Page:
The Enid News and Eagle, Enid, OK

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March 27, 2013

Prison crisis: State losing corrections officers due to low pay

ENID, Okla. — Safety in Oklahoma prisons has become a concern because of the lack of corrections officers available to oversee inmates.

The crisis is caused by several factors, including low pay, no raises and a failure to compete with the oilfield for employees, officials said.

At James Crabtree Correction Center in Helena, the inmate population has held at about 1,000 since 1982, said Warden Janet Dowling.

Crabtree is the only medium-security prison facility in the state that operates as a dormitory-style institution.

“We have 800 medium security and 200 minimum security offenders. Our most recent staffing numbers were 56 security officer and 61 support staff,” Dowling said.

Support staff are medical, clerical and food service personnel.

“The actual officers we have to operate 24 hours a day, seven days a week average about 12 per shift,” she said.

The ideal number is 20, Dowling said.

Three years ago, Crabtree had 93 correctional officers, and today Dowling has trouble hiring for the positions that are open. When new officers are hired, there usually are others leaving for higher salaries elsewhere, she said. The starting salary at Crabtree for correctional officers is $11.43 per hour, and Dowling said she recently saw a newspaper advertisement for a nursing home hiring nurses aides for $14 per hour.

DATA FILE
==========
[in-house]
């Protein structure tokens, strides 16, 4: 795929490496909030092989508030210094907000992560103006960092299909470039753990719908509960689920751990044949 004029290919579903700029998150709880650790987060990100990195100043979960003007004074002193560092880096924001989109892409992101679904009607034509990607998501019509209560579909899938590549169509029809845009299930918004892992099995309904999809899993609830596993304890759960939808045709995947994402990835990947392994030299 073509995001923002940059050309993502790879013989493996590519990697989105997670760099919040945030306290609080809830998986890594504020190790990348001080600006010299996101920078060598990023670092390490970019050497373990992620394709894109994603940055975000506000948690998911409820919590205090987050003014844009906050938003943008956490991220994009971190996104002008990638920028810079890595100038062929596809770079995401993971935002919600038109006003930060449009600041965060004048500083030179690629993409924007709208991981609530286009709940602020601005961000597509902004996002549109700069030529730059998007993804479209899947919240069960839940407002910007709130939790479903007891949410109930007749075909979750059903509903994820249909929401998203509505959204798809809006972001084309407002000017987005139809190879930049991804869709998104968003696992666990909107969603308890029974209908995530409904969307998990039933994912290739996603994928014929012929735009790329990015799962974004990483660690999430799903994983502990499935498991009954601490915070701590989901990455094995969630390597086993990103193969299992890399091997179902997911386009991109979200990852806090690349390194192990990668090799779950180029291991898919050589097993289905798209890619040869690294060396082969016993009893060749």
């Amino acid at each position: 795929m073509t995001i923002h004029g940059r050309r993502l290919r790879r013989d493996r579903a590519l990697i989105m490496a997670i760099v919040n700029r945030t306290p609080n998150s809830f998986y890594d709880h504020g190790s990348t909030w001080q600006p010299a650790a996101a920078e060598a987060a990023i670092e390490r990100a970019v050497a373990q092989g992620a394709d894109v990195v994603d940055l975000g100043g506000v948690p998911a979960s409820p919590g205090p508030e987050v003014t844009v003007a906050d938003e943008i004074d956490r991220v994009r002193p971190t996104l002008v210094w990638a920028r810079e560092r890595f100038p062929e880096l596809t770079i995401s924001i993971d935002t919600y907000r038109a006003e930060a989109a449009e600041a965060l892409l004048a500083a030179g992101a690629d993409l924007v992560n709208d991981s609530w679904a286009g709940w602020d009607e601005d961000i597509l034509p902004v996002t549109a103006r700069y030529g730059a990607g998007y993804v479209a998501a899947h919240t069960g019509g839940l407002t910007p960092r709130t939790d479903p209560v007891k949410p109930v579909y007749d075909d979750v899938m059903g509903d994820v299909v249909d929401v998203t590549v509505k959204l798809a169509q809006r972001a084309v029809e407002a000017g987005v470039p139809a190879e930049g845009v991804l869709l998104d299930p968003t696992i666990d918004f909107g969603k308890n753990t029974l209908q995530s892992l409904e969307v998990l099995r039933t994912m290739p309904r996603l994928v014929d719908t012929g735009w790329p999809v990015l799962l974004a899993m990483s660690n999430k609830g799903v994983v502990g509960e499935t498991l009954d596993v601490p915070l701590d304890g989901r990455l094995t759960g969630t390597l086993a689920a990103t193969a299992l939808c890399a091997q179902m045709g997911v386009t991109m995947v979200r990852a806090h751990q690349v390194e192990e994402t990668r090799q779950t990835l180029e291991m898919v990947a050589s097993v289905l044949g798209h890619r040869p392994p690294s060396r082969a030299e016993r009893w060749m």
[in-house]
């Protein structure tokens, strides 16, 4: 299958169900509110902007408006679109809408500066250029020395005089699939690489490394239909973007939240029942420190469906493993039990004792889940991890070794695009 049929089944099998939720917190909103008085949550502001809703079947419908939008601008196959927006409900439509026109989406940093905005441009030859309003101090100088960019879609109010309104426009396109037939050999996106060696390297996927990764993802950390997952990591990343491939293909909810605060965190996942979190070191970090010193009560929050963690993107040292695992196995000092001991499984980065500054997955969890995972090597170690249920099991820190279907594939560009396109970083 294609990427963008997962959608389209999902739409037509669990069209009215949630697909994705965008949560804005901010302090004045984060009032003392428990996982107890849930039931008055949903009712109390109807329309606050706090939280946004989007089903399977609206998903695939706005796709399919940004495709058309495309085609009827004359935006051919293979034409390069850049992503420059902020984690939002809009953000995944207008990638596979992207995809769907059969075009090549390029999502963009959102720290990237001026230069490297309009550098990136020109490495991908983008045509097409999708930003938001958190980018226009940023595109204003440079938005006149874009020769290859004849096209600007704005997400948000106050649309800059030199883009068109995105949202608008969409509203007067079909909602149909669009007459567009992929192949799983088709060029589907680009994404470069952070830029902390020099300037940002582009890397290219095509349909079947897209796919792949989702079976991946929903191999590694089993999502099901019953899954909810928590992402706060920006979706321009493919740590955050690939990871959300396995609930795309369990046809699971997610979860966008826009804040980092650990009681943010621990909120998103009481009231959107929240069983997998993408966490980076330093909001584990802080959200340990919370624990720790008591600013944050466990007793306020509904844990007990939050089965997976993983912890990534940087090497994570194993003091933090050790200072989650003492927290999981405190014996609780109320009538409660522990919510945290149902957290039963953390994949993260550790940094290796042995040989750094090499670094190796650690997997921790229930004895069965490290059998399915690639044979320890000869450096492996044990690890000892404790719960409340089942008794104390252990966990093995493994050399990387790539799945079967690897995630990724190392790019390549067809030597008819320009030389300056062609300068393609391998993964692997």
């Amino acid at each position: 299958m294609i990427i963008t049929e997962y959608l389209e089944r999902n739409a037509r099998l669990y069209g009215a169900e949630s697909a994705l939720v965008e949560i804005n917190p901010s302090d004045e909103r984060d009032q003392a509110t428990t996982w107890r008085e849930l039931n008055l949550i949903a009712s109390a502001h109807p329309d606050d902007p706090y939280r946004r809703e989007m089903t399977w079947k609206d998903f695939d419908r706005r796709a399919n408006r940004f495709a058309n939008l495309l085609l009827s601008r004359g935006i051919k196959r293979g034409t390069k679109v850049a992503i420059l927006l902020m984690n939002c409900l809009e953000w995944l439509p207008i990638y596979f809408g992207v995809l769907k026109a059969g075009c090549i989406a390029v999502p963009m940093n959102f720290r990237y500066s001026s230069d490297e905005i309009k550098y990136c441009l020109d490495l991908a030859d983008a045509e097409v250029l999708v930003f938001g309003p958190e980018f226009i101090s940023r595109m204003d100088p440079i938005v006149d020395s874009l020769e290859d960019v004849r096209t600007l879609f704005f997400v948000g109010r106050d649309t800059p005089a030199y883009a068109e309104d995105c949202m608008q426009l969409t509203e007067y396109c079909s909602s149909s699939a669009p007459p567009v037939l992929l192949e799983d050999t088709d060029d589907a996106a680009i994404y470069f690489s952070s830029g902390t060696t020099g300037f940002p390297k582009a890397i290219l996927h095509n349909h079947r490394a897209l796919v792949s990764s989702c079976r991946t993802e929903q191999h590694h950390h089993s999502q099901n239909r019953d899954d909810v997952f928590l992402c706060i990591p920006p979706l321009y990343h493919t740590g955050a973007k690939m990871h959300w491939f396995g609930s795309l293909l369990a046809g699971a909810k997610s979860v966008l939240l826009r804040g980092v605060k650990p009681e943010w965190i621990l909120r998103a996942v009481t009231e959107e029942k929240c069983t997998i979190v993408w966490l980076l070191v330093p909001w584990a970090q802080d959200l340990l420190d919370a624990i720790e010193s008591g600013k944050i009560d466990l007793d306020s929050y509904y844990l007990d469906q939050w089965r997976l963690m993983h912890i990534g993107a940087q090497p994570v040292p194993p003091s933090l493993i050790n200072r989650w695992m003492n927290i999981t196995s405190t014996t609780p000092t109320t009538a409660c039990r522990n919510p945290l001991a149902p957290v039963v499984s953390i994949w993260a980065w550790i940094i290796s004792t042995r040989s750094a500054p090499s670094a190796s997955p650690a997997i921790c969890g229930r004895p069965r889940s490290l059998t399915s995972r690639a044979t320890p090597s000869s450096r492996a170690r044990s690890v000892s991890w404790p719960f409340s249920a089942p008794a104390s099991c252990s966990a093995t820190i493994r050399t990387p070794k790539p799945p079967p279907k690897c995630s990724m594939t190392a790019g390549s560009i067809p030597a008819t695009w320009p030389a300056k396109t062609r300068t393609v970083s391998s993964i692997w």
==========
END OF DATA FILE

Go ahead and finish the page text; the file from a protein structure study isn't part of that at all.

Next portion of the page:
“Officers have a demanding job with difficult hours, and when we can’t pay competitively, it’s hard to attract quality people who can pass a background check,” Dowling said.

Although Crabtree is a medium-security prison, it is not immune to problems, she said. There are some behavioral issues to deal with, and Dowling said she has noticed an increase in contraband that is tied to the lack of a full complement of officers on shifts.

“It’s hard to patrol both sides of a housing unit and hard to keep track of 168 offenders in the dormitory,” Dowling said.

Being the only open-bay facility in the state presents its own problems, she said. Even though the area is fenced, if there is a large group disruption, there is no way to separate those involved or lock them in individual cells, she said.

The last raise prison workers received was seven years ago. Dowling estimated the economic impact of Crabtree on the community at $8,653,000 annually based on utilities paid, local purchasing and other items. Dowling said she is not sure what the problem is with legislative funding. She said she does not know if there is a large block of legislators who favor the use private prisons over state-run facilities.

“My greatest fear is having to call a staff member’s family and tell them he won’t be coming home because there was an incident here,” Dowling said. “We also have to protect offenders, and I don’t want to have to call an offender’s family and give them the same message.”

State Sen. Patrick Anderson, R-Enid, and Rep. Jeff Hickman, R-Dacoma, have visited Crabtree and are pushing for higher wages for officers.

“It’s a dangerous situation. Most people have the impression the offenders are locked away and staff has minimal contact,” Dowling said. “Every staff person has significant offender contact all the time, 24 hours a day. Officers must be constantly vigil and still try to do what we can to help the offenders re-integrate into society.”

Anderson said Hickman is spearheading an effort to obtain additional funding for Oklahoma Department of Corrections. He has targeted pay increases and raising starting salaries, Anderson said.